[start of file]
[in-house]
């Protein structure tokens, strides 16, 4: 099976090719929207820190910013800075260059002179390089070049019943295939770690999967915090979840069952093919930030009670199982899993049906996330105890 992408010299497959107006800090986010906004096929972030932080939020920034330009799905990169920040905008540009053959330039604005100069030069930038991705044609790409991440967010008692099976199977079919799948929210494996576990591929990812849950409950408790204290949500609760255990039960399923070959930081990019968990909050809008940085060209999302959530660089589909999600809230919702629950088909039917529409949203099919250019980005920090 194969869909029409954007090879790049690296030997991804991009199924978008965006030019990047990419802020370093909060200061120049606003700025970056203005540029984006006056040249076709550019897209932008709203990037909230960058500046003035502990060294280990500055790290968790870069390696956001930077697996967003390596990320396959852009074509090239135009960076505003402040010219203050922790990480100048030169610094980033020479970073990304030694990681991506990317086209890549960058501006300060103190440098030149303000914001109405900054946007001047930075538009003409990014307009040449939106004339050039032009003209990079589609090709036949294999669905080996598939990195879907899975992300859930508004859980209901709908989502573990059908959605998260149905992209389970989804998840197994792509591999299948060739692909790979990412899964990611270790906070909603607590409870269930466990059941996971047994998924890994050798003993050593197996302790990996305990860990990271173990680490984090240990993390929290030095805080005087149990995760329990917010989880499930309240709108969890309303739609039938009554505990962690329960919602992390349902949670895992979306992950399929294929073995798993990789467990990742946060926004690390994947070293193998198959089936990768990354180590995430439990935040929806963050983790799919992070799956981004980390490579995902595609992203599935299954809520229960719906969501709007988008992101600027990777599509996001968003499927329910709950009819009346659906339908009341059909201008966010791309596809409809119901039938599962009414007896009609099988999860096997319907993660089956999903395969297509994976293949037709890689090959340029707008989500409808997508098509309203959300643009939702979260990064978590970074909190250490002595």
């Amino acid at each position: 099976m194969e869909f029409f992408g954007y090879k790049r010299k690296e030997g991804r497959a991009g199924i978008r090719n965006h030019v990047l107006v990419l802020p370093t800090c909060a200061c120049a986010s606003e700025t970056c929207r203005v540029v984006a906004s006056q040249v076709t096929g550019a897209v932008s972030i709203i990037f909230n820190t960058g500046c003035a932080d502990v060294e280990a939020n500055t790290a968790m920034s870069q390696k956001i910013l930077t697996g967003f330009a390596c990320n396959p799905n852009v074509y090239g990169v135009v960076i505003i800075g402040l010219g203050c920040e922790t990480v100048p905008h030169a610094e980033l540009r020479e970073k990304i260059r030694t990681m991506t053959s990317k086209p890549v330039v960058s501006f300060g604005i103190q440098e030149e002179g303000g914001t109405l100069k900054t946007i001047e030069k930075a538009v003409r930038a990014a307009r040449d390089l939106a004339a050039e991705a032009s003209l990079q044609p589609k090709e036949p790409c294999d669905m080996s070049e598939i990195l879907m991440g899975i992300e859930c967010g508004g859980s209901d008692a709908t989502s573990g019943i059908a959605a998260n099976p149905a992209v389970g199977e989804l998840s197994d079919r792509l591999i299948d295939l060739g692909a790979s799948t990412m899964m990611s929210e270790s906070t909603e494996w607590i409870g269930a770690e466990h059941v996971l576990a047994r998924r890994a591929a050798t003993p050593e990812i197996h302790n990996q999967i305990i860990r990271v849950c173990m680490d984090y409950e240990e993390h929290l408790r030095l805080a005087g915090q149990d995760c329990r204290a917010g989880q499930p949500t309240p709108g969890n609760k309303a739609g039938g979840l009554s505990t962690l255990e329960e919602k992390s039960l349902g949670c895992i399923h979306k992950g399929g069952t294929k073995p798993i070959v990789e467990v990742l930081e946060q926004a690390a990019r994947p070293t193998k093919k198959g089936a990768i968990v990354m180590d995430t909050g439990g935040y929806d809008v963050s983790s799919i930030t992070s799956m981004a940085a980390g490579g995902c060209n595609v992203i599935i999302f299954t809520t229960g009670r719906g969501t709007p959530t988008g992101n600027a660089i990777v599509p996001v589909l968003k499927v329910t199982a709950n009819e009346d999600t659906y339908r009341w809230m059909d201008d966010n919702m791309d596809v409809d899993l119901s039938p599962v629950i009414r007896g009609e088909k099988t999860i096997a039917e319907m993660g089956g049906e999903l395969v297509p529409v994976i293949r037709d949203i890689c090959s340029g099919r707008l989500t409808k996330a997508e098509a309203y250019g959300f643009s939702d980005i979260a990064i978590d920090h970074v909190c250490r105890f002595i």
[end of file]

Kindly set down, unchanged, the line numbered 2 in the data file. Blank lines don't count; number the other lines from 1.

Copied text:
């Protein structure tokens, strides 16, 4: 099976090719929207820190910013800075260059002179390089070049019943295939770690999967915090979840069952093919930030009670199982899993049906996330105890 992408010299497959107006800090986010906004096929972030932080939020920034330009799905990169920040905008540009053959330039604005100069030069930038991705044609790409991440967010008692099976199977079919799948929210494996576990591929990812849950409950408790204290949500609760255990039960399923070959930081990019968990909050809008940085060209999302959530660089589909999600809230919702629950088909039917529409949203099919250019980005920090 194969869909029409954007090879790049690296030997991804991009199924978008965006030019990047990419802020370093909060200061120049606003700025970056203005540029984006006056040249076709550019897209932008709203990037909230960058500046003035502990060294280990500055790290968790870069390696956001930077697996967003390596990320396959852009074509090239135009960076505003402040010219203050922790990480100048030169610094980033020479970073990304030694990681991506990317086209890549960058501006300060103190440098030149303000914001109405900054946007001047930075538009003409990014307009040449939106004339050039032009003209990079589609090709036949294999669905080996598939990195879907899975992300859930508004859980209901709908989502573990059908959605998260149905992209389970989804998840197994792509591999299948060739692909790979990412899964990611270790906070909603607590409870269930466990059941996971047994998924890994050798003993050593197996302790990996305990860990990271173990680490984090240990993390929290030095805080005087149990995760329990917010989880499930309240709108969890309303739609039938009554505990962690329960919602992390349902949670895992979306992950399929294929073995798993990789467990990742946060926004690390994947070293193998198959089936990768990354180590995430439990935040929806963050983790799919992070799956981004980390490579995902595609992203599935299954809520229960719906969501709007988008992101600027990777599509996001968003499927329910709950009819009346659906339908009341059909201008966010791309596809409809119901039938599962009414007896009609099988999860096997319907993660089956999903395969297509994976293949037709890689090959340029707008989500409808997508098509309203959300643009939702979260990064978590970074909190250490002595």